new Array(2)             // (2) [empty × 2]

@Victor 2017-09-15 08:31:29

Yours is the only actual answer

@Roberto Andrade 2019-02-28 22:05:59

This makes sense, I just bumped into a different construct I can't find documented references for: [...Array(2)] which is equivalent to [undefined, undefined] from a results standpoint.

@Roberto Andrade 2019-02-28 22:13:35

Looks like the answer to my previous comments is "Spread operator": javascript.info/rest-parameters-spread-operator

@Hux 2019-12-19 00:52:37

@RobertoAndrade that make sense because spread operator will need to read off the entries so it can apply such copying...and reading such empty slot return undefined as usual.

@Solo 2019-12-10 15:49:58

There's more to this than meets the eye. Most other answers are correct BUT ALSO..

new Array(n)

  • Allows engine to reallocates space for n elements
  • Optimized for array creation
  • Created array is marked sparse which has the least performant array operations, that's because each index access has to check bounds, see if value exists and walk the prototype chain
  • If array is marked as sparse, there's no way back (at least in V8), it'll always be slower during its lifetime, even if you fill it up with content (packed array) 1ms or 2 hours later, doesn't matter

[1, 2, 3] || []

  • Created array is marked packed (unless you use delete or [1,,3] syntax)
  • Optimized for array operations (for .., forEach, map, etc)
  • Engine needs to reallocate space as the array grows

This probably isn't the case for older browser versions/browsers.

@nickf 2009-05-31 11:25:01

There is a difference, but there is no difference in that example.

Using the more verbose method: new Array() does have one extra option in the parameters: if you pass a number to the constructor, you will get an array of that length:

x = new Array(5);
alert(x.length); // 5

To illustrate the different ways to create an array:

var a = [],            // these are the same
    b = new Array(),   // a and b are arrays with length 0

    c = ['foo', 'bar'],           // these are the same
    d = new Array('foo', 'bar'),  // c and d are arrays with 2 strings

    // these are different:
    e = [3]             // e.length == 1, e[0] == 3
    f = new Array(3),   // f.length == 3, f[0] == undefined

;

Another difference is that when using new Array() you're able to set the size of the array, which affects the stack size. This can be useful if you're getting stack overflows (Performance of Array.push vs Array.unshift) which is what happens when the size of the array exceeds the size of the stack, and it has to be re-created. So there can actually, depending on the use case, be a performance increase when using new Array() because you can prevent the overflow from happening.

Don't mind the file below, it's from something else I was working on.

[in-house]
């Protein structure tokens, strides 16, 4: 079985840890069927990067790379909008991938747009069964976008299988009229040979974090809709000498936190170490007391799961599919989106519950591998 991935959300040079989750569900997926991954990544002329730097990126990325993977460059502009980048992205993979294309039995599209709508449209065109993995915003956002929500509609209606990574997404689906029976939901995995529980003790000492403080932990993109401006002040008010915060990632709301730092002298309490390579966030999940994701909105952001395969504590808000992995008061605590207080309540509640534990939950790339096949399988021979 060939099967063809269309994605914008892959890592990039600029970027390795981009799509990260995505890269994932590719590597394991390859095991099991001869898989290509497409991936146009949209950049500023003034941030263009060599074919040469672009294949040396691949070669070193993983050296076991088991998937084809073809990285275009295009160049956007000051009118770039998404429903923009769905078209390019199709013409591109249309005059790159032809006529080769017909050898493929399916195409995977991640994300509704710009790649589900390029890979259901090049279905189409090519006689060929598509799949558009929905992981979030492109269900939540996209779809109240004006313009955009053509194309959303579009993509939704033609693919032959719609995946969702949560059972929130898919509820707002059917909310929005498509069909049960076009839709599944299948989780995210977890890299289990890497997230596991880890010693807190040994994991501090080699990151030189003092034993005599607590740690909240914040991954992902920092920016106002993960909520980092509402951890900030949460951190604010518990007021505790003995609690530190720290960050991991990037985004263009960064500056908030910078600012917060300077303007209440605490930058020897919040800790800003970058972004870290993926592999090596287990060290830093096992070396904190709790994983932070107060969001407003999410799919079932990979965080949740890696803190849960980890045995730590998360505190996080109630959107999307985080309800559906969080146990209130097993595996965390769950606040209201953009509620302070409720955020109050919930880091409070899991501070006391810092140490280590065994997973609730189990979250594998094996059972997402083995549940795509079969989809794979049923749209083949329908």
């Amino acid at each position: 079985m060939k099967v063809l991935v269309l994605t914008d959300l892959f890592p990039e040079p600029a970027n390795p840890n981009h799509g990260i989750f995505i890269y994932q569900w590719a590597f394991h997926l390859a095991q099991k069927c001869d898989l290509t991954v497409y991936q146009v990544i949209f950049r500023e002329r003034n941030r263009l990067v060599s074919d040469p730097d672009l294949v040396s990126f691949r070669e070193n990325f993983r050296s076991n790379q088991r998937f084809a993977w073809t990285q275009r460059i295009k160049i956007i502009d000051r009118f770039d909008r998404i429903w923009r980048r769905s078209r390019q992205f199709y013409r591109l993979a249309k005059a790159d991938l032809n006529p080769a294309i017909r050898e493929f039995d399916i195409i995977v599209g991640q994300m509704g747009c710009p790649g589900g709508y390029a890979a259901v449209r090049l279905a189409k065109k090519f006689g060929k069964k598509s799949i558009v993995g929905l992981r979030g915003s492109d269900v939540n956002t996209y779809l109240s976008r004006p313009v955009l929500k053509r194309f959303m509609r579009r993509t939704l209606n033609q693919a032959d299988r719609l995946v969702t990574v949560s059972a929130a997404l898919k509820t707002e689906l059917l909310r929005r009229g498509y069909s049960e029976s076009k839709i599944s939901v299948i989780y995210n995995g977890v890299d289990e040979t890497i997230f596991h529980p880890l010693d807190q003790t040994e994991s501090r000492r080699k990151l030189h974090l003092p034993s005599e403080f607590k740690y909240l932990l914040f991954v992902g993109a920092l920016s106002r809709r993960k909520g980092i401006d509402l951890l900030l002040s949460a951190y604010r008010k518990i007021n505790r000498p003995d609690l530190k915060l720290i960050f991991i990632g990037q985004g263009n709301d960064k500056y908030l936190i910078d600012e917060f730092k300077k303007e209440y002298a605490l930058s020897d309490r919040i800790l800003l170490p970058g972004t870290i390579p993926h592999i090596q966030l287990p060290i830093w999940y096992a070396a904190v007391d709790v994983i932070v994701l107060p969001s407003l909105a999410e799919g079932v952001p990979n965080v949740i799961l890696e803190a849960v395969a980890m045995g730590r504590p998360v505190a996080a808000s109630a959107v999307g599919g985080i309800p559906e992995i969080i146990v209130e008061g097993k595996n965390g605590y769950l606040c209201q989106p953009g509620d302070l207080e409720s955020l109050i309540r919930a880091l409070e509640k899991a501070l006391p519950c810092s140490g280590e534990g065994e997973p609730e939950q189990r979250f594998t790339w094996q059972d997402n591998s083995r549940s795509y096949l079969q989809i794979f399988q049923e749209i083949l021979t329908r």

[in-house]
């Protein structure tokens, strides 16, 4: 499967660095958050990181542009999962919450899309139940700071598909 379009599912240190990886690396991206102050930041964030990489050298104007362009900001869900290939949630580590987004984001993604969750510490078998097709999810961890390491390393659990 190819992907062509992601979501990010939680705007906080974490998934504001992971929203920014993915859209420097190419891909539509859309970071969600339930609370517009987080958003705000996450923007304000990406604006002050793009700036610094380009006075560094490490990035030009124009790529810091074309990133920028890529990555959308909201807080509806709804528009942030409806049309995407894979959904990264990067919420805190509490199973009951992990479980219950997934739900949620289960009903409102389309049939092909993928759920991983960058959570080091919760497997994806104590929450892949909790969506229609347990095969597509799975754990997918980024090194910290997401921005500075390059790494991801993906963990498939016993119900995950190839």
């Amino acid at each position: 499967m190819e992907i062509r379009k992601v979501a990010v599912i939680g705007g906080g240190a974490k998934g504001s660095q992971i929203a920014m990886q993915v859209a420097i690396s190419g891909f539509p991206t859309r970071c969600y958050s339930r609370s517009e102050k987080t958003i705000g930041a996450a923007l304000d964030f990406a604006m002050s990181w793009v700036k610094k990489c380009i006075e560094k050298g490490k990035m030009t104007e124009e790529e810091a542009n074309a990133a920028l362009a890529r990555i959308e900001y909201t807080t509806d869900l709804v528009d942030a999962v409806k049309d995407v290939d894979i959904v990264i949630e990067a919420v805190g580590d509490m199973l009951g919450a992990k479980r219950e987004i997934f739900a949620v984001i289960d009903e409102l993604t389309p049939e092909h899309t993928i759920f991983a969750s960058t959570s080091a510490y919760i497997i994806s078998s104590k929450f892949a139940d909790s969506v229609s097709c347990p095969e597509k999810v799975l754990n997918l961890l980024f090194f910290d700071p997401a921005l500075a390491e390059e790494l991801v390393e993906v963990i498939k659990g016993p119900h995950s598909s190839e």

As pointed out in this answer, new Array(5) will not actually add five undefined items to the array. It simply adds space for five items. Be aware that using Array this way makes it difficult to rely on array.length for calculations.

@coderjoe 2009-08-13 19:01:06

This is slightly wrong. There is one very important difference between new Array() and [] I'll elaborate in my answer.

@nickf 2009-08-13 22:59:53

But as noted in your answer, it's only different if you are completely insane and overwrite the Array function..?

@coderjoe 2009-08-14 02:02:26

Well the importance is that using the new operator causes the interpreter to take all sorts of extra steps to go to the global scope, look for the constructor, call the constructor and assign the result... which in the majority case is going to be a a runtime array. You can avoid the overhead of looking for the global constructor by just using []. It may seem small, but when you're shooting for near real-time performance in your app, it can make a difference.

@Alnitak 2012-04-30 14:32:33

@nickf your use of === may be confusing to the layman - specifically those tests would be false because they are not comparing the same object. They may be indistinguishable, but they are not equal.